Carrer del Baluart, 56, 08003 Barcelona, Spain
Ã¢â‚¬ËœThere’s no sign outside,’ my informant told me over a beer in the Ramblas,’and you’ll think that there simply can’t be anywhere good to eat in that tourist area, but honestly, it’s the bomb.’
Which is a bit of an in joke because the restaurant is known, by those in the know, as’La Bomba’ because of one particular tapas it serves that is loved by all who go to this tiny place hidden in the backstreets of Barcoloneta, the port part of Barcelona.
Outside the La Cova Fumada (Ã¢â‚¬Å“The Smoked CaveÃ¢â‚¬Â) it looks as rough as heck; a door to get behind the bar and one for the customers and nothing to suggest it’s a tapas place and not simply a store for the more obvious restaurants that flank it. Iron-grilled ancient windows seem to serve only as areas to stack crates and not to look through.
Inside it’s basic, not designer basic but’that’ll do basic’ or’authentico’ as you might say if you write for The Observer. No expense has been spent and nothing seems to have changed since it opened in 1944.
A few cheap tables to share, which if you arrive around 12:30 lunchtime you may get to sit at, and the boss, a remarkably thin man who keeps a permanent cigarette smouldering on a windowsill outside, will propel you to once he has satisfied himself you aren’t just after a drink.
He is impatient, telling me in basic English to sit closer to my unknown neighbour as my legs are blocking the path of his scurrying waiters. The menu is on a blackboard, it’s in Spanish, I can’t speak Spanish but I do know my menu items so it’s okay.
My immediate neighbour helps out anyway, he does speak Spanish but is in fact an Israeli Professor of Economics from Tel Aviv and he and his wife always come here as, he tells me through a mouthful of chickpeas,’it’s one of the best in town’.
So we order bombas and some sardines and some butifarra sausage with beans and some squid and some pa amb tomÃƒÂ quet (bread rubbed with oil and tomato). Wine comes in small glasses from a dispenser behind the bar, gravity fed from a large tank up near the ceiling. It’s not what you’d call Premier Cru, probably Dernier Cru.
The kitchen is the other side of the room, a hole in the wall where the sound of frying can be heard and from where come aromas to waken the deadest of appetites.
When it arrives La Bomba is in fact a mashed potato ball, bread crumbed and deep-fried, stuffed here with carrot and flavoured with garlic and onion. On top are a tomato sauce and some aioli. Bombas feature all over Barcelona, it’s often claimed to be the town’s signature tapas and it’s said it originated here with the owner’s grandmother.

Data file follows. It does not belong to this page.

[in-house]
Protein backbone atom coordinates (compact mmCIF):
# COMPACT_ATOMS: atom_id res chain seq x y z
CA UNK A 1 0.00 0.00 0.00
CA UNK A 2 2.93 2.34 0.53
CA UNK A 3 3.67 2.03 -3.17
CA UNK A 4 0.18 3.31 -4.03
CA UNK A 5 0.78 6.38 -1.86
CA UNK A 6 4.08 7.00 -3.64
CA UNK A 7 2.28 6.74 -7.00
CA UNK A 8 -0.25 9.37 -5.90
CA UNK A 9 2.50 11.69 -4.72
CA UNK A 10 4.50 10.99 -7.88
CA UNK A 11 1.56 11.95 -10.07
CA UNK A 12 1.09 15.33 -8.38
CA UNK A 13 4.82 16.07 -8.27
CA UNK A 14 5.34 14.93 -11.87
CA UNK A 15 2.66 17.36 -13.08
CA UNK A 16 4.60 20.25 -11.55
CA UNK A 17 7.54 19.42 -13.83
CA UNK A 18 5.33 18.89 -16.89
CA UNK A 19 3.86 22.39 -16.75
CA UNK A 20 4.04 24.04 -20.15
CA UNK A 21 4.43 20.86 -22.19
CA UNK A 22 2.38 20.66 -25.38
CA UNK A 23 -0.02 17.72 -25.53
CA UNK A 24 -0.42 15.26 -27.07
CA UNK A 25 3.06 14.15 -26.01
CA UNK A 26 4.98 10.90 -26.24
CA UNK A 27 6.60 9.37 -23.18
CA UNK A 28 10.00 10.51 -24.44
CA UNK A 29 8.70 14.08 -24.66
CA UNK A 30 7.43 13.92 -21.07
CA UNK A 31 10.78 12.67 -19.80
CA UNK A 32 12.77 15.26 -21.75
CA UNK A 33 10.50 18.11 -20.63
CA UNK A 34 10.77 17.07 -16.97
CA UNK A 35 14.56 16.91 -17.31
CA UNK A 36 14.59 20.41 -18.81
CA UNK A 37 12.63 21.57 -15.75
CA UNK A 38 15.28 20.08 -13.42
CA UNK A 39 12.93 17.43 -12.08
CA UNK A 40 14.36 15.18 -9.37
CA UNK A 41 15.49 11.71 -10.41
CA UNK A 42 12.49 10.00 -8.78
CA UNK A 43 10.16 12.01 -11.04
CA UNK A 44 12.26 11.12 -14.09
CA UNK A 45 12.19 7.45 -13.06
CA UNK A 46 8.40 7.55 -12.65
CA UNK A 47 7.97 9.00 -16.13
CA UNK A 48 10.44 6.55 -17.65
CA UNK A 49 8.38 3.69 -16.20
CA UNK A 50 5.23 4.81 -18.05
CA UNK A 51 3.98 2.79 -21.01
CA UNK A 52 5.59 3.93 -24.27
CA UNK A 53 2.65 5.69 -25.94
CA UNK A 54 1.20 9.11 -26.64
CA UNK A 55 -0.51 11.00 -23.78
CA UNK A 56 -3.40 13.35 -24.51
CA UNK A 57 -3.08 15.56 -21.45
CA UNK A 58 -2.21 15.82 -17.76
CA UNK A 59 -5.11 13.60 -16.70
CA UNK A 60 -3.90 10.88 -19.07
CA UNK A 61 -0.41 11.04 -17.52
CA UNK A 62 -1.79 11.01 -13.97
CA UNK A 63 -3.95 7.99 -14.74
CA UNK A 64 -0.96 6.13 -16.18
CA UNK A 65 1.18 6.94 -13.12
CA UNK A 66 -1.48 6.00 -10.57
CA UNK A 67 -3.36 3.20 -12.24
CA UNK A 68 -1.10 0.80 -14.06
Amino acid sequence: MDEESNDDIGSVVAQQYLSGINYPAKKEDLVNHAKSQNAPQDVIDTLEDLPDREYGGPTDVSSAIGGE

They are delicious and we chase them down with gulps of the wine and then attack a plate of tiny sardines grilled and then dressed in oil and parsley. They are of course fresh as can be and dealing with all the tiny bones is worth the effort.
The butifarra sausage comes chunked and adrift in a sea of beans clearly cooked from soaked, as the texture of the exterior is fluffy not slimy like tinned ones always tend to be. These taste of beans and that’s not a criticism.
My Israeli professor couple have been replaced by a middle-aged pair from Copenhagen, they speak a little English and show me a much-folded cutting from their local paper recommending this place. The waiter pulls out his mobile phone and takes a snap of it for his archive and we order squid before he gets a chance to run off.
This is the best thing yet, a small squid cleaned then reassembled then slapped on the red-hot plancha until it’s golden and butter-soft then splashed with oil and parsley before being whisked over to us. I love it immensely.
Outside the queue is building, although as it’s Spain it’s not so much a queue as a milling mob, so we neck super strong espressos and get out to give someone else a chance. The bill is Ã¢â€šÂ¬25, cash please.
I wish I’d eaten more things, I wish I was back there now. Ah well, there’s always next time and while I appreciate the irony of my saying this, I hope it hasn’t become even more well known by then.
Hours: Mon.-Wed. 9am-3:20pm; Thurs.-Fri. 9am-3:20pm & 6-8:20pm; Sat. 9am-1:20pm; closed Sunday & holidaysClosed in August